Upper thermal and hypoxia stresses affect the metabolism of fishes and these limits are likely, in turn, to affect how species re-distribute across the globe in response to climate change. One key question is how invasive species gain the upper hand in novel environments over the indigenous residents that have evolved in harmony with the environment. Perhaps the answer is hidden in how animals cope with extreme climate events that induce rapid changes in temperature and oxygenation. Rick Stoffels and his team at La Trobe University, Australia, used an experimental physiology approach to understand the physiological limits of the global invader – the mosquitofish (Gambusia holbrooki) – and a threatened native freshwater species – the pygmy perch (Nannoperca australis) – when they both experienced high temperatures and hypoxic stress.
The team used respirometry to measure the routine and the standard metabolic rate – required to maintain essential bodily functions – of mosquitofish and pygmy perch. The fishes then experienced a period of hypoxia, before the team reaerated the water and measured the metabolic cost of recovery from hypoxia, to learn more about the fishes’ capacity to supress metabolism when oxygen is scarce. Repeating the procedures at low and high temperatures, the team was able to build a profile of the fishes’ responses to hypoxia under different thermal regimes.
They discovered that the invasive mosquitofish exhibited a greater tolerance of hypoxia than the native pygmy perch. More importantly, the hypoxia tolerance of the mosquitofish was not as compromised as that of the perch at higher temperatures. The team reasoned that the mosquitofish's greater hypoxia tolerance was due to its four times greater ability to suppress metabolism than the perch and this capacity was also maintained at the higher temperatures. Additionally, the standard metabolic rate of the mosquito fish increased less at higher temperatures than it did in the perch. In other words, the perch had a harder time meeting their metabolic demands at higher temperatures during hypoxia.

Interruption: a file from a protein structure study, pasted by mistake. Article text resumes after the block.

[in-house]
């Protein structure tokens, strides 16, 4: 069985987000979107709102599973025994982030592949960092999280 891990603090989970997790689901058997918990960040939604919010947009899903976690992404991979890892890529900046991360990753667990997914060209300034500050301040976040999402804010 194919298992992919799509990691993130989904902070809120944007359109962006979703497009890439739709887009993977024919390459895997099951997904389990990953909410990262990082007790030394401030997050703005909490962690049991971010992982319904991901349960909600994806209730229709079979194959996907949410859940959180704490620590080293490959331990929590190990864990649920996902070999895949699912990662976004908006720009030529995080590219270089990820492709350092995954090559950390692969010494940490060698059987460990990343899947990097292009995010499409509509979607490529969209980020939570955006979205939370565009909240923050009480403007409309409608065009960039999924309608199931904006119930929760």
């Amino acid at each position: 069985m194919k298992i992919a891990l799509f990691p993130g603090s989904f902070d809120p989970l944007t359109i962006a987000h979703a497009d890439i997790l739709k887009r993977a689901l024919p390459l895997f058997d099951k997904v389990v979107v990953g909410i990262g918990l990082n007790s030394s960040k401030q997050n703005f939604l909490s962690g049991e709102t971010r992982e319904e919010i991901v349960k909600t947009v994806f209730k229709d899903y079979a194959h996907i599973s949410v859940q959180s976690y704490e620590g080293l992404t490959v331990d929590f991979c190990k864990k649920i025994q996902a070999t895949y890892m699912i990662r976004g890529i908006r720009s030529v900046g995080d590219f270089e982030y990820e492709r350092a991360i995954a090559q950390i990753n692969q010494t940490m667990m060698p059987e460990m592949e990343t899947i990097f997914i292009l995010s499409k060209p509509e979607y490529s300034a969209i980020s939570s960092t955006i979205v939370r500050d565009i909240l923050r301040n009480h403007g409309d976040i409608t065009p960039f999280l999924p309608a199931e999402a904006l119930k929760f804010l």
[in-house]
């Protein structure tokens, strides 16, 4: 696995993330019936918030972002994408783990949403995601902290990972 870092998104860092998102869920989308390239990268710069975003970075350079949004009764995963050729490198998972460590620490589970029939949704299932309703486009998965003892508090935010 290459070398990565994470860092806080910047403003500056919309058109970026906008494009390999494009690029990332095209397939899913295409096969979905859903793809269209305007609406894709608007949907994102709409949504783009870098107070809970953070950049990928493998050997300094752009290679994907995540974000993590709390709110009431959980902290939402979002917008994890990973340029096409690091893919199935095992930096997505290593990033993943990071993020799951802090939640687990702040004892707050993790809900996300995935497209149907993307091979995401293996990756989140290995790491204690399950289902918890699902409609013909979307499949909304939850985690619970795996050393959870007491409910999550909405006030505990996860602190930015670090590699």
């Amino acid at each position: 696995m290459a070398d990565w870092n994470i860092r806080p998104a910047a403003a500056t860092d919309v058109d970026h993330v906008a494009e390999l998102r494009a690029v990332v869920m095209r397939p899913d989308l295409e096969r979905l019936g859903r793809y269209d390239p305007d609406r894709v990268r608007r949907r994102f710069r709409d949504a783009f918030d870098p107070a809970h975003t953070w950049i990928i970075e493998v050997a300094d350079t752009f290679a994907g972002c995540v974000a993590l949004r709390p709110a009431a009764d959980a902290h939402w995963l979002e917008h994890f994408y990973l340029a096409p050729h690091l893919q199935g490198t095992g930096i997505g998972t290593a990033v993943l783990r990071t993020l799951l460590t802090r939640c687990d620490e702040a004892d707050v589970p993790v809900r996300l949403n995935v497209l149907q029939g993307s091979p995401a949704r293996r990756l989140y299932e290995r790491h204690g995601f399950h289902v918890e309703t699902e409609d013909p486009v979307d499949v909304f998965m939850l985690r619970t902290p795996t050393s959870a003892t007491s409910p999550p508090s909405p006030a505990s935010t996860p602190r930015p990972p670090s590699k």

Having found that the mosquitofish appear to be more robust than the indigenous perch when oxygen is scarce, the team wondered how this strength gives mosquitofish the edge in the same habitats. Stoffels and his colleagues monitored the dissolved oxygen and temperature in habitats shared by the two species. They discovered that the dissolved oxygen throughout the water column drops below the threshold where both species can support their standard metabolic rate when heat waves occur. However, the mosquitofish's ability to suppress its metabolism allows it to thrive in conditions where the perch would suffocate. In addition, high water temperatures throughout the summer will further favour the mosquitofish.
Thus, the invading mosquitofish will have an advantage over the pygmy perch as the frequency of heat waves and hypoxic episodes increases. However, this is merely one case of a species re-distribution where global climate change may tip the balance in favour of an imposter and the reality for entire ecosystems will be far more complex. Will invasive species still have the edge if the indigenous species are already well adapted for naturally occurring, physiologically harsh extremes? It's hard to say, but currently the march of the mosquitofish through Australia's freshwater habitats seems inexorable.